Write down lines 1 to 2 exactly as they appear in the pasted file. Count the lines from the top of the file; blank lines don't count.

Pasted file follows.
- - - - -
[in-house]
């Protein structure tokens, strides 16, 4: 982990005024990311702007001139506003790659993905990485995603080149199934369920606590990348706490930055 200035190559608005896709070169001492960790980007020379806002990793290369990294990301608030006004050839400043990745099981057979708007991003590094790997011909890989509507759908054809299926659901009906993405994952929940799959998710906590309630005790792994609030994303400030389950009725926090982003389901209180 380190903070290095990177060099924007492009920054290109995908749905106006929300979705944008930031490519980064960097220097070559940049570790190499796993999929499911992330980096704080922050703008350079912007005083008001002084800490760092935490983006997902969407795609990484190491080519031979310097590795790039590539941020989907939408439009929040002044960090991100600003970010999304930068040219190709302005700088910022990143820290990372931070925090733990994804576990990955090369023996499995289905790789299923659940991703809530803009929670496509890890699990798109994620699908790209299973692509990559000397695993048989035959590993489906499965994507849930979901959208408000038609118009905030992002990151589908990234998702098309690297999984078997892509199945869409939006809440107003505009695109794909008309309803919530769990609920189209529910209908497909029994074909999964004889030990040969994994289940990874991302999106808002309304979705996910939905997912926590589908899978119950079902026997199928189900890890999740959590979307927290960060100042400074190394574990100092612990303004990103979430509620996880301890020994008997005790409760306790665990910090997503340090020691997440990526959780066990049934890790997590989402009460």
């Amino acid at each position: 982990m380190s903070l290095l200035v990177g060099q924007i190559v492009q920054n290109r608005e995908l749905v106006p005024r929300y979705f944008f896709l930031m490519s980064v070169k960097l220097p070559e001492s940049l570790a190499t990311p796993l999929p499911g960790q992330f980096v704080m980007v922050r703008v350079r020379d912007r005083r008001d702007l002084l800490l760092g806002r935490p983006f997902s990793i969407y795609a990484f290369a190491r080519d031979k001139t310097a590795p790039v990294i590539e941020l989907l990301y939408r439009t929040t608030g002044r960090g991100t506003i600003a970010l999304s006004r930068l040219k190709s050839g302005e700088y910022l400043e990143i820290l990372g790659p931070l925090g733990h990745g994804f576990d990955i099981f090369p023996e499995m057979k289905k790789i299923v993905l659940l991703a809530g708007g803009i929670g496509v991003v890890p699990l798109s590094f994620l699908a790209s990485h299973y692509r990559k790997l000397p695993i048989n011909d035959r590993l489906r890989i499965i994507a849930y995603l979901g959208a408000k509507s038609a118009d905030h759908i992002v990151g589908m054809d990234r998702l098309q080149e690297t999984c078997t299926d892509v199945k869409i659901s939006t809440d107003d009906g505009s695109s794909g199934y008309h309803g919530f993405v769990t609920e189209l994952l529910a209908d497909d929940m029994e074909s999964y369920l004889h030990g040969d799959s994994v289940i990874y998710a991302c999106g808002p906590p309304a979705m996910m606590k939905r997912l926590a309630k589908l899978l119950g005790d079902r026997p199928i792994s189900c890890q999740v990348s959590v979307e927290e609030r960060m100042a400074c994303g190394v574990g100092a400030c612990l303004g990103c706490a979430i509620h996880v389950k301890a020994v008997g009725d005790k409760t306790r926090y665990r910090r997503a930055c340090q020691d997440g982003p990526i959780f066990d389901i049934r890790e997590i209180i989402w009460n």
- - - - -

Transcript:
[in-house]
């Protein structure tokens, strides 16, 4: 982990005024990311702007001139506003790659993905990485995603080149199934369920606590990348706490930055 200035190559608005896709070169001492960790980007020379806002990793290369990294990301608030006004050839400043990745099981057979708007991003590094790997011909890989509507759908054809299926659901009906993405994952929940799959998710906590309630005790792994609030994303400030389950009725926090982003389901209180 380190903070290095990177060099924007492009920054290109995908749905106006929300979705944008930031490519980064960097220097070559940049570790190499796993999929499911992330980096704080922050703008350079912007005083008001002084800490760092935490983006997902969407795609990484190491080519031979310097590795790039590539941020989907939408439009929040002044960090991100600003970010999304930068040219190709302005700088910022990143820290990372931070925090733990994804576990990955090369023996499995289905790789299923659940991703809530803009929670496509890890699990798109994620699908790209299973692509990559000397695993048989035959590993489906499965994507849930979901959208408000038609118009905030992002990151589908990234998702098309690297999984078997892509199945869409939006809440107003505009695109794909008309309803919530769990609920189209529910209908497909029994074909999964004889030990040969994994289940990874991302999106808002309304979705996910939905997912926590589908899978119950079902026997199928189900890890999740959590979307927290960060100042400074190394574990100092612990303004990103979430509620996880301890020994008997005790409760306790665990910090997503340090020691997440990526959780066990049934890790997590989402009460």